The study Equality in Practice – Implementing Serbia’s Equality Laws was presented on 12 February 2019 at the Media Centre in Belgrade. It is one of the results of the two-year project entitled Improving the Equality Legal and Policy Framework in Serbia and Monitoring Implementation of Equality Norms and Policies, implemented by the partner organisations: Praxis, London-based organisation Equal Rights Trust and Sandžak Committee for the Protection of Human Rights and Freedoms, with the support of the European Union.
The study addresses the issue of continuous discrimination in Serbia, analyses the exiting legal and political framework and assesses its effectiveness in practice. In the absence of similar studies, the aim of this comprehensive study is to serve as a key reference point and evidence base for all those working on combating discrimination and promoting fundamental human rights and freedoms. On the other hand, the study aims to influence the government and the judicial system and to serve as an effective tool in advocacy for improving the efficiency of the anti-discriminatory framework.
The study is based on extensive research conducted over a 12-month period including: field research conducted by civil society organisations in different regions of Serbia; focus groups with survivors of discrimination, lawyers and civil society organisations in Niš, Belgrade, Novi Pazar, Pančevo and Vranje; over 55 one-to-one interviews with key stakeholders including lawyers, government and private sector representatives. Furthermore, the study includes the analysis and assessment of the compliance of Serbia’s anti-discrimination framework with the country’s international and regional obligations, and the analyses of the extent to which Serbia has adopted the practical measures that are necessary to ensure that its equality laws provide protection in practice.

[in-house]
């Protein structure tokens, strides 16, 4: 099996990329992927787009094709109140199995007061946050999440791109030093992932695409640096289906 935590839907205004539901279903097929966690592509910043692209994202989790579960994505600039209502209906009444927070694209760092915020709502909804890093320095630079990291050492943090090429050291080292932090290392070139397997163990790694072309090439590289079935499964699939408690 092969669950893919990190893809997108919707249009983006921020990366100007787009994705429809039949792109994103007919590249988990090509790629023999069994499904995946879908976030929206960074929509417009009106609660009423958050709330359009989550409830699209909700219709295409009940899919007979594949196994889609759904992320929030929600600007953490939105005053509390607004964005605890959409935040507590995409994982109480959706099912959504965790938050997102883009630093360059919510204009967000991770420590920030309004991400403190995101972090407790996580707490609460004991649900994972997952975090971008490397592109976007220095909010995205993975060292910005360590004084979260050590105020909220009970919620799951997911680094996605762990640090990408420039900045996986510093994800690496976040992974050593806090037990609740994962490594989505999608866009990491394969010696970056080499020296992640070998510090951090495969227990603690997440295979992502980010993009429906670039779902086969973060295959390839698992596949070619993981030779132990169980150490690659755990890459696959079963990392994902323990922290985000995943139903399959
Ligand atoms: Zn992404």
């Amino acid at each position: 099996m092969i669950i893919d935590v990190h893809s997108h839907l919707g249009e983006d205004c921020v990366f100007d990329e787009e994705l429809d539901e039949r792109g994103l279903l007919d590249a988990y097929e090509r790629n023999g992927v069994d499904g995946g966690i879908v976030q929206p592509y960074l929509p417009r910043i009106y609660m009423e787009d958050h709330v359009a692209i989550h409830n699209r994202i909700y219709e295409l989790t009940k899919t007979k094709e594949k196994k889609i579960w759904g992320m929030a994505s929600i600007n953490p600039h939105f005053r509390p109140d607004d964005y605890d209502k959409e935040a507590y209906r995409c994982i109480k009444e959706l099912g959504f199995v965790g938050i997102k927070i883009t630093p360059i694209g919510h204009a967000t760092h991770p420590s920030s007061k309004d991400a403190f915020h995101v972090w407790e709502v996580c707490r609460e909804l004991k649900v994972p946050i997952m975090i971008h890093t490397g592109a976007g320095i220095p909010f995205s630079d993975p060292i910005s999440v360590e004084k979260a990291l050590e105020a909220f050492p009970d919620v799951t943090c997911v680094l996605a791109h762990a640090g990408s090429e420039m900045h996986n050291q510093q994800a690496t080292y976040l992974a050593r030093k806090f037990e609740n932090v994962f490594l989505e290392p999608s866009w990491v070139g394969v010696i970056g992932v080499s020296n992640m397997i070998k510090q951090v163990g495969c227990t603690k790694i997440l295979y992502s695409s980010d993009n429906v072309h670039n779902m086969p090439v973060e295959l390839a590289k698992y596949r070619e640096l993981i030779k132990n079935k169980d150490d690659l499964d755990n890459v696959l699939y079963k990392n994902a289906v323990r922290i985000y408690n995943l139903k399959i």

The findings contained in this study raise serious questions about the efficiency of legislation in practice and indicate that there are areas in which the legislative framework does not ensure international best practices, despite the undisputed progress achieved by Serbia during the past decade in improving conditions and opportunities for exercising the right to equality through the adoption of the Anti-Discrimination Law and the establishment of an independent body for the protection of equality. The study has revealed a widespread lack of awareness of the existence of an anti-discrimination legal framework both among potential victims of discrimination and among public authorities and institutions, and has shown that individuals are unable or unwilling to seek legal redress due to the cost of proceedings and a lack of confidence in the judiciary as an efficient and independent form of redress.
The study provides recommendations that are also priorities that should be addressed in the future in order to improve the efficiency of Serbia’s existing anti-discrimination legal and political framework in practice.